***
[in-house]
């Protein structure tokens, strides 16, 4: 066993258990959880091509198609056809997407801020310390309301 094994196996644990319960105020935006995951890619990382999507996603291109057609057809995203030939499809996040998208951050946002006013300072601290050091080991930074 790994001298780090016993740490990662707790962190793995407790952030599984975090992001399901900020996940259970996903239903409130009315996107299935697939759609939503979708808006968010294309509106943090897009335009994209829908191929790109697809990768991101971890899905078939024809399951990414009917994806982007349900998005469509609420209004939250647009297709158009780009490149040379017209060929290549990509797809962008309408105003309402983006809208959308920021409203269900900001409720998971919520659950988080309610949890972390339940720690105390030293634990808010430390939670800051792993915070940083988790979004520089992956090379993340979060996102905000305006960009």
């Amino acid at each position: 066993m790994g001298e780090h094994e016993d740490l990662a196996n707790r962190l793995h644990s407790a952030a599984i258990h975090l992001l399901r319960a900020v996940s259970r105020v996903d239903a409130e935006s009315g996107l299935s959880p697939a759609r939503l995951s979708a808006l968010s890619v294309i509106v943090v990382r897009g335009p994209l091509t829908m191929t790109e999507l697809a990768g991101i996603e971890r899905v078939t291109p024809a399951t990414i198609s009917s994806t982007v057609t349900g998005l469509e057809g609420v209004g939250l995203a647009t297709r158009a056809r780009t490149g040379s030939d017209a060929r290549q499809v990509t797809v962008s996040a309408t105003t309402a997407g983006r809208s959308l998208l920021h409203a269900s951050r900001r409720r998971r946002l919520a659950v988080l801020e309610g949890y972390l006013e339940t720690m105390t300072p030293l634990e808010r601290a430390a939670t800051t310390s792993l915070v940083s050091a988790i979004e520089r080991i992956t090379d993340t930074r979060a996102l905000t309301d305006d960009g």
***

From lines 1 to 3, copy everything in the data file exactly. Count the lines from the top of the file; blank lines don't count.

[in-house]
């Protein structure tokens, strides 16, 4: 066993258990959880091509198609056809997407801020310390309301 094994196996644990319960105020935006995951890619990382999507996603291109057609057809995203030939499809996040998208951050946002006013300072601290050091080991930074 790994001298780090016993740490990662707790962190793995407790952030599984975090992001399901900020996940259970996903239903409130009315996107299935697939759609939503979708808006968010294309509106943090897009335009994209829908191929790109697809990768991101971890899905078939024809399951990414009917994806982007349900998005469509609420209004939250647009297709158009780009490149040379017209060929290549990509797809962008309408105003309402983006809208959308920021409203269900900001409720998971919520659950988080309610949890972390339940720690105390030293634990808010430390939670800051792993915070940083988790979004520089992956090379993340979060996102905000305006960009």
């Amino acid at each position: 066993m790994g001298e780090h094994e016993d740490l990662a196996n707790r962190l793995h644990s407790a952030a599984i258990h975090l992001l399901r319960a900020v996940s259970r105020v996903d239903a409130e935006s009315g996107l299935s959880p697939a759609r939503l995951s979708a808006l968010s890619v294309i509106v943090v990382r897009g335009p994209l091509t829908m191929t790109e999507l697809a990768g991101i996603e971890r899905v078939t291109p024809a399951t990414i198609s009917s994806t982007v057609t349900g998005l469509e057809g609420v209004g939250l995203a647009t297709r158009a056809r780009t490149g040379s030939d017209a060929r290549q499809v990509t797809v962008s996040a309408t105003t309402a997407g983006r809208s959308l998208l920021h409203a269900s951050r900001r409720r998971r946002l919520a659950v988080l801020e309610g949890y972390l006013e339940t720690m105390t300072p030293l634990e808010r601290a430390a939670t800051t310390s792993l915070v940083s050091a988790i979004e520089r080991i992956t090379d993340t930074r979060a996102l905000t309301d305006d960009g």